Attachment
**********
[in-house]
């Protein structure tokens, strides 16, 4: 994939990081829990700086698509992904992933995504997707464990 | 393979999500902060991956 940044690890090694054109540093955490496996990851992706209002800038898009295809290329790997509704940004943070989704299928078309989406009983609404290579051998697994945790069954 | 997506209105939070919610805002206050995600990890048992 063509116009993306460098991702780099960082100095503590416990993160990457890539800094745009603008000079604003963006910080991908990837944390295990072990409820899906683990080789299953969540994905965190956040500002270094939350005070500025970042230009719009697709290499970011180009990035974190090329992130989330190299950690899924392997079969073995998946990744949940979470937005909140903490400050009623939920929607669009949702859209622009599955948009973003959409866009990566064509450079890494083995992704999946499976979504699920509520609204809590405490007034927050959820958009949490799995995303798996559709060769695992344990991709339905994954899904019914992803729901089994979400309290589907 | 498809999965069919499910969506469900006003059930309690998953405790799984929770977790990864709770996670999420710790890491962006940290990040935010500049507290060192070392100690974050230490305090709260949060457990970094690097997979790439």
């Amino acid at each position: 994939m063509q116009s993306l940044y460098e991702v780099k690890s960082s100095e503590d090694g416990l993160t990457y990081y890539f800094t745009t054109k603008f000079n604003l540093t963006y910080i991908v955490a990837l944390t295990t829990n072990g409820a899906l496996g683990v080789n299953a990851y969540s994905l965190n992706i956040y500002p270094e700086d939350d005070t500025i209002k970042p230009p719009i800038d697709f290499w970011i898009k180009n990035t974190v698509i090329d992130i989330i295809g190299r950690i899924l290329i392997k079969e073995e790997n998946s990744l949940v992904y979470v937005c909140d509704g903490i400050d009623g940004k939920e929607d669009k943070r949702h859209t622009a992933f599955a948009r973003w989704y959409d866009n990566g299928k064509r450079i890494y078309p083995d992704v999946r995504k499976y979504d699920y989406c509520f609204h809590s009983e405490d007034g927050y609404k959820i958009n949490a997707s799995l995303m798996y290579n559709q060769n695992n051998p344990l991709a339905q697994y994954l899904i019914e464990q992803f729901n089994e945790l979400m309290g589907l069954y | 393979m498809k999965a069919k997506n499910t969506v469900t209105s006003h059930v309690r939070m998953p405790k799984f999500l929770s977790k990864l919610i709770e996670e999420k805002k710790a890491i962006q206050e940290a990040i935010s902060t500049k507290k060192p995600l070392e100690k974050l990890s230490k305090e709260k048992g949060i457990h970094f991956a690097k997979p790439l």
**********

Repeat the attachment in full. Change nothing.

[in-house]
């Protein structure tokens, strides 16, 4: 994939990081829990700086698509992904992933995504997707464990 | 393979999500902060991956 940044690890090694054109540093955490496996990851992706209002800038898009295809290329790997509704940004943070989704299928078309989406009983609404290579051998697994945790069954 | 997506209105939070919610805002206050995600990890048992 063509116009993306460098991702780099960082100095503590416990993160990457890539800094745009603008000079604003963006910080991908990837944390295990072990409820899906683990080789299953969540994905965190956040500002270094939350005070500025970042230009719009697709290499970011180009990035974190090329992130989330190299950690899924392997079969073995998946990744949940979470937005909140903490400050009623939920929607669009949702859209622009599955948009973003959409866009990566064509450079890494083995992704999946499976979504699920509520609204809590405490007034927050959820958009949490799995995303798996559709060769695992344990991709339905994954899904019914992803729901089994979400309290589907 | 498809999965069919499910969506469900006003059930309690998953405790799984929770977790990864709770996670999420710790890491962006940290990040935010500049507290060192070392100690974050230490305090709260949060457990970094690097997979790439």
């Amino acid at each position: 994939m063509q116009s993306l940044y460098e991702v780099k690890s960082s100095e503590d090694g416990l993160t990457y990081y890539f800094t745009t054109k603008f000079n604003l540093t963006y910080i991908v955490a990837l944390t295990t829990n072990g409820a899906l496996g683990v080789n299953a990851y969540s994905l965190n992706i956040y500002p270094e700086d939350d005070t500025i209002k970042p230009p719009i800038d697709f290499w970011i898009k180009n990035t974190v698509i090329d992130i989330i295809g190299r950690i899924l290329i392997k079969e073995e790997n998946s990744l949940v992904y979470v937005c909140d509704g903490i400050d009623g940004k939920e929607d669009k943070r949702h859209t622009a992933f599955a948009r973003w989704y959409d866009n990566g299928k064509r450079i890494y078309p083995d992704v999946r995504k499976y979504d699920y989406c509520f609204h809590s009983e405490d007034g927050y609404k959820i958009n949490a997707s799995l995303m798996y290579n559709q060769n695992n051998p344990l991709a339905q697994y994954l899904i019914e464990q992803f729901n089994e945790l979400m309290g589907l069954y | 393979m498809k999965a069919k997506n499910t969506v469900t209105s006003h059930v309690r939070m998953p405790k799984f999500l929770s977790k990864l919610i709770e996670e999420k805002k710790a890491i962006q206050e940290a990040i935010s902060t500049k507290k060192p995600l070392e100690k974050l990890s230490k305090e709260k048992g949060i457990h970094f991956a690097k997979p790439l």